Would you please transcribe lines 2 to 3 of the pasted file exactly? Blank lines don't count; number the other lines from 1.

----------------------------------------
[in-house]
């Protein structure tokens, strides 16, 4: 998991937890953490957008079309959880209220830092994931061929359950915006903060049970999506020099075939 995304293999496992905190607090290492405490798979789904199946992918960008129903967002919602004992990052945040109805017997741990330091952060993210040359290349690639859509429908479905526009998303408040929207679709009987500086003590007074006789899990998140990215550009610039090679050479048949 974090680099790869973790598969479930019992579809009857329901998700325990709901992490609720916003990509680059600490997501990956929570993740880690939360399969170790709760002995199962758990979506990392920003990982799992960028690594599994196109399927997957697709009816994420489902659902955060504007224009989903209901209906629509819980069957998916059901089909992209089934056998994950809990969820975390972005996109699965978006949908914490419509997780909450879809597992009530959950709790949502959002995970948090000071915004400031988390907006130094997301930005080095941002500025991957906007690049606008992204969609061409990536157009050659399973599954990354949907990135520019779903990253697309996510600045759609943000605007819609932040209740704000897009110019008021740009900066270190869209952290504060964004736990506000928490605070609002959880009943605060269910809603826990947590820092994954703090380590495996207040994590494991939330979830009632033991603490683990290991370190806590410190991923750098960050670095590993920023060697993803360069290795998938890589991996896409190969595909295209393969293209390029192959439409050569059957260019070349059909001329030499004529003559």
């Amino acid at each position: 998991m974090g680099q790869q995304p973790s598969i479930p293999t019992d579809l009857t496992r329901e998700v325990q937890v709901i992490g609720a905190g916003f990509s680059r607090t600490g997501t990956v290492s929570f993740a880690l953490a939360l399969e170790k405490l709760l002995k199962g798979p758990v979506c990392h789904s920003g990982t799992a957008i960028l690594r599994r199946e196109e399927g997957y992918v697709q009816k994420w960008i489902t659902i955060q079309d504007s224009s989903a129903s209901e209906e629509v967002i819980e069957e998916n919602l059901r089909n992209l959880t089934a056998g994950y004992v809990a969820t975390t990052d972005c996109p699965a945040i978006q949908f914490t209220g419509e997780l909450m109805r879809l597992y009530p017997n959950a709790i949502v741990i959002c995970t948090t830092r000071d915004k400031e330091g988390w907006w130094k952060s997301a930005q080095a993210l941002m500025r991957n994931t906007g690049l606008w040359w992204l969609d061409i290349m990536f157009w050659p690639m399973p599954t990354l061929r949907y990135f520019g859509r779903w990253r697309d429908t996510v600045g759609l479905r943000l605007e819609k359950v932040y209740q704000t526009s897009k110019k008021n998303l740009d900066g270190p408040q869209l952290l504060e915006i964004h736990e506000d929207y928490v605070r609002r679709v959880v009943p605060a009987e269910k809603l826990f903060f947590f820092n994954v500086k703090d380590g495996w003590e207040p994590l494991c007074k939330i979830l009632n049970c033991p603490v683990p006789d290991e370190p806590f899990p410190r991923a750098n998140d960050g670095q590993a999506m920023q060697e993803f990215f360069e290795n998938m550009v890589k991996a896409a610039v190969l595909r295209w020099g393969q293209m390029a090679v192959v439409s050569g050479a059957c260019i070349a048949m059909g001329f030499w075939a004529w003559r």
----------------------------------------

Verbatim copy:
């Protein structure tokens, strides 16, 4: 998991937890953490957008079309959880209220830092994931061929359950915006903060049970999506020099075939 995304293999496992905190607090290492405490798979789904199946992918960008129903967002919602004992990052945040109805017997741990330091952060993210040359290349690639859509429908479905526009998303408040929207679709009987500086003590007074006789899990998140990215550009610039090679050479048949 974090680099790869973790598969479930019992579809009857329901998700325990709901992490609720916003990509680059600490997501990956929570993740880690939360399969170790709760002995199962758990979506990392920003990982799992960028690594599994196109399927997957697709009816994420489902659902955060504007224009989903209901209906629509819980069957998916059901089909992209089934056998994950809990969820975390972005996109699965978006949908914490419509997780909450879809597992009530959950709790949502959002995970948090000071915004400031988390907006130094997301930005080095941002500025991957906007690049606008992204969609061409990536157009050659399973599954990354949907990135520019779903990253697309996510600045759609943000605007819609932040209740704000897009110019008021740009900066270190869209952290504060964004736990506000928490605070609002959880009943605060269910809603826990947590820092994954703090380590495996207040994590494991939330979830009632033991603490683990290991370190806590410190991923750098960050670095590993920023060697993803360069290795998938890589991996896409190969595909295209393969293209390029192959439409050569059957260019070349059909001329030499004529003559």
């Amino acid at each position: 998991m974090g680099q790869q995304p973790s598969i479930p293999t019992d579809l009857t496992r329901e998700v325990q937890v709901i992490g609720a905190g916003f990509s680059r607090t600490g997501t990956v290492s929570f993740a880690l953490a939360l399969e170790k405490l709760l002995k199962g798979p758990v979506c990392h789904s920003g990982t799992a957008i960028l690594r599994r199946e196109e399927g997957y992918v697709q009816k994420w960008i489902t659902i955060q079309d504007s224009s989903a129903s209901e209906e629509v967002i819980e069957e998916n919602l059901r089909n992209l959880t089934a056998g994950y004992v809990a969820t975390t990052d972005c996109p699965a945040i978006q949908f914490t209220g419509e997780l909450m109805r879809l597992y009530p017997n959950a709790i949502v741990i959002c995970t948090t830092r000071d915004k400031e330091g988390w907006w130094k952060s997301a930005q080095a993210l941002m500025r991957n994931t906007g690049l606008w040359w992204l969609d061409i290349m990536f157009w050659p690639m399973p599954t990354l061929r949907y990135f520019g859509r779903w990253r697309d429908t996510v600045g759609l479905r943000l605007e819609k359950v932040y209740q704000t526009s897009k110019k008021n998303l740009d900066g270190p408040q869209l952290l504060e915006i964004h736990e506000d929207y928490v605070r609002r679709v959880v009943p605060a009987e269910k809603l826990f903060f947590f820092n994954v500086k703090d380590g495996w003590e207040p994590l494991c007074k939330i979830l009632n049970c033991p603490v683990p006789d290991e370190p806590f899990p410190r991923a750098n998140d960050g670095q590993a999506m920023q060697e993803f990215f360069e290795n998938m550009v890589k991996a896409a610039v190969l595909r295209w020099g393969q293209m390029a090679v192959v439409s050569g050479a059957c260019i070349a048949m059909g001329f030499w075939a004529w003559r």